I’m not suggesting that we should abandon politeness and become brutally blunt. I’m only pointing out that even if you control your tongue, you often have a heart problem. If you want to tame the terrible tongue, the place to start is with your heart. Work daily at taking every thought captive to the obedience of Christ (2 Cor. 10:5). Walk daily under the control of the Holy Spirit (Gal. 5:18). Renew your mind by memorizing Scripture (Rom. 12:1-2; Ps. 119:11). Memorize James 1:19-20: “This you know, my beloved brethren. But let everyone be quick to hear, slow to speak, and slow to anger; for the anger of man does not achieve the righteousness of God.” Memorize Ephesians 4:29: “Let no unwholesome [lit., rotten] word proceed from you mouth, but only such a word as is good for edification according to the need of the moment, so that it will give grace to those who hear.”

God bless from scumlikeuschurch@gmail.com

 

a life of pain

May 13, 2017

There’s “sad,” and then there are those times when sorrow seeps down into your soul and collects there into an aching pool of grief. You sleep. You wake up. And for a minute it’s better. Then the drip… drip of pain begins again. After thirty-two years with rheumatoid arthritis I would rather spend a day in significant physical pain than a day in significant emotional pain, although sometimes the two are inextricably linked. When we find ourselves in that kind of pain, how might we find relief? If you believe that the Universe has randomly arranged itself and there is no ultimate goal of history or relationships or our own lives, then neither is there any comfort in the ultimate sense. If life is a cosmic lottery then you have simply drawn a losing ticket and there’s nothing to be done about it. In the face of such bleakness, when sorrows come it’s understandable that so many self-medicate themselves into addiction or spend most non-working hours in some kind of escapist diversion. I wonder if this view of life could ever have gained credibility in any times but these, so rich in resources and options for entertainment and diversion.

If you believe in the Eastern view of things then you might seek relief in the conviction that all suffering, indeed all pain and everything attached to this world is illusion. What is needed is more detachment from this world and its sorrows, more enlightenment and becoming one with the impersonal life force that has created all things. Become less of your individual self and more of the One.

However, if you believe in a personal God then a very different kind of comfort is possible. When I am hurting, when the pool of grief and loss grows deeper until I feel that I am drowning, then the thing that I long for most is the loving presence of another person.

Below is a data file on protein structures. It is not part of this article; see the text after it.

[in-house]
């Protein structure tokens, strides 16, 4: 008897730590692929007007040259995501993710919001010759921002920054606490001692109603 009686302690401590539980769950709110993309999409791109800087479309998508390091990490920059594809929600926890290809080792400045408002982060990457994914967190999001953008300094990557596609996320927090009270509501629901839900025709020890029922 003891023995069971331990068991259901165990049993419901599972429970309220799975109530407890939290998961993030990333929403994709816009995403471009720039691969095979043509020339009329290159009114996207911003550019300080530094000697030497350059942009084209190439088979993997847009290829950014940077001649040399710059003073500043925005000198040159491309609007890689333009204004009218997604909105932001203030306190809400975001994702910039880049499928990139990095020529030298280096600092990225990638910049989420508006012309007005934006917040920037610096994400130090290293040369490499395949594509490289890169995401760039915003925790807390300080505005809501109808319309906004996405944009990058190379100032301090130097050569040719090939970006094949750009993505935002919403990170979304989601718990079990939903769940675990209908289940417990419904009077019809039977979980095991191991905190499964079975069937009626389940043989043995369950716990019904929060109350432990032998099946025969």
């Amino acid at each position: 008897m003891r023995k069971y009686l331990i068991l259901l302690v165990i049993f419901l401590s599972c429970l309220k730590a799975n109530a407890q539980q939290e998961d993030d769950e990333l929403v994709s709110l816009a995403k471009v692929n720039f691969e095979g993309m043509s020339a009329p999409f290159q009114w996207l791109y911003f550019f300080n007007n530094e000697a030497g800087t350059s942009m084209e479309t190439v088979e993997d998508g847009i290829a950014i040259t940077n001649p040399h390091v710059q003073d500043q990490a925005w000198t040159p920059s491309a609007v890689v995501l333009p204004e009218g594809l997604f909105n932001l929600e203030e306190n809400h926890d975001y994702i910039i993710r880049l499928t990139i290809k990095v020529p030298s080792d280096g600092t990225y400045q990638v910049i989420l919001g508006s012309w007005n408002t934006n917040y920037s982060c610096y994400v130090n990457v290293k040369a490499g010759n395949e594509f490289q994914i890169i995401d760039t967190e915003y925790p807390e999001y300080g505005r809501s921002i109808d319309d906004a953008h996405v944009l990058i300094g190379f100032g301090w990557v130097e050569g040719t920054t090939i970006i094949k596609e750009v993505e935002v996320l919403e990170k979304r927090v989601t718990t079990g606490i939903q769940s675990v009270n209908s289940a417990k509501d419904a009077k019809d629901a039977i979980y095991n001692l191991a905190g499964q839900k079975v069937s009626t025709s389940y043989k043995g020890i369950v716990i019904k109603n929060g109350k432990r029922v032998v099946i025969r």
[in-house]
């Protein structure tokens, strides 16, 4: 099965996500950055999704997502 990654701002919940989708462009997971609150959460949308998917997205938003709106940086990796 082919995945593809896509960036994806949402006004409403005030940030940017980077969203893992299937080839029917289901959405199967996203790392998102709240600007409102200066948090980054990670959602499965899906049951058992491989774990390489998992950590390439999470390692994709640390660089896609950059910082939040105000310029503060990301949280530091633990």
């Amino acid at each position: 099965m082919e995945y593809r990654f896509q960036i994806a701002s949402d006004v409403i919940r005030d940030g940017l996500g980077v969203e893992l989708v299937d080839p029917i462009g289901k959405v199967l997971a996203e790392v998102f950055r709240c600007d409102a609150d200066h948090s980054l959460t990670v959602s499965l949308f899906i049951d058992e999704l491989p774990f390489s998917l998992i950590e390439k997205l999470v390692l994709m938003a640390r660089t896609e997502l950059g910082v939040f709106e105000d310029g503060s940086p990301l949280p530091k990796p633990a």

When I was sad this week I called a friend and shared my sorrow. The empathy in her voice soothed me. Her loving presence, even on the phone, cheered me. She has known deep sorrow as well and she really understands me. Her tangible love and prayers for me comfort me. And the fact that she is probably in more physical pain than any one I know. Soon you forget your pain as you begin to remember hers.

In the same way, God longs to comfort us because he longs for relationship with us. The reason we long for the presence and touch of another person when we are hurting is because it is the image of a personal God in them that is able to comfort us. Love desires personality. The wit, the courage, the honesty, the tenderness of another person that comforts and delights us points us to the personality of our Creator. The Bible says that “God is near the broken hearted.” God’s presence, especially in our pain, is real. And it is not the presence of one who is remote emotionally.

In the person of the Son God knows what it is like to suffer. And when we are suffering, that matters.

“I have come to give you life.” “I will never leave you or forsake you.” “I will work all your suffering together for your good.” Jesus does not simply offer us pretty words of comfort. He knows what it is to be abandoned and betrayed by his closest friends. For his family to misunderstand him to the extent that they plan an intervention. Jesus knows what it is like to be homeless, tired, thirsty, hungry. He knows what it’s like to stay up all night, sick at heart, sorrowful, even to the point of death. He knows what it’s like to be tortured and die a slow, excruciating death. He knows what it means to become sin—selfishness, greed, lust, murderous anger, pride, jealousy and the rest. So when he comes near the brokenhearted he can deeply, truly empathize. More than that, he can bear our griefs and carry our sorrows. “Cast all your care upon me,” he invites us, “because I care for you.”

When we are aching God can comfort us. He can heal that which is broken. He may not always change our circumstances, but he can change us. If we give up our claim to our right to ourselves, he will fill us with his life and his joy. When we can thank him for the life we live, the air we breathe and the songs we sing then there is hope beyond imagining. Because…not only can he comfort with his presence and deep empathy, he can, through the power that raised Jesus from the dead, do more than we can possibly imagine to restore us to life. We needn’t give up our individuality. We remain very much ourselves yet more fully alive. We don’t retreat from this world but find the power to live and love joyfully with hearts of thanksgiving, fully engaged with the people and happenings around us.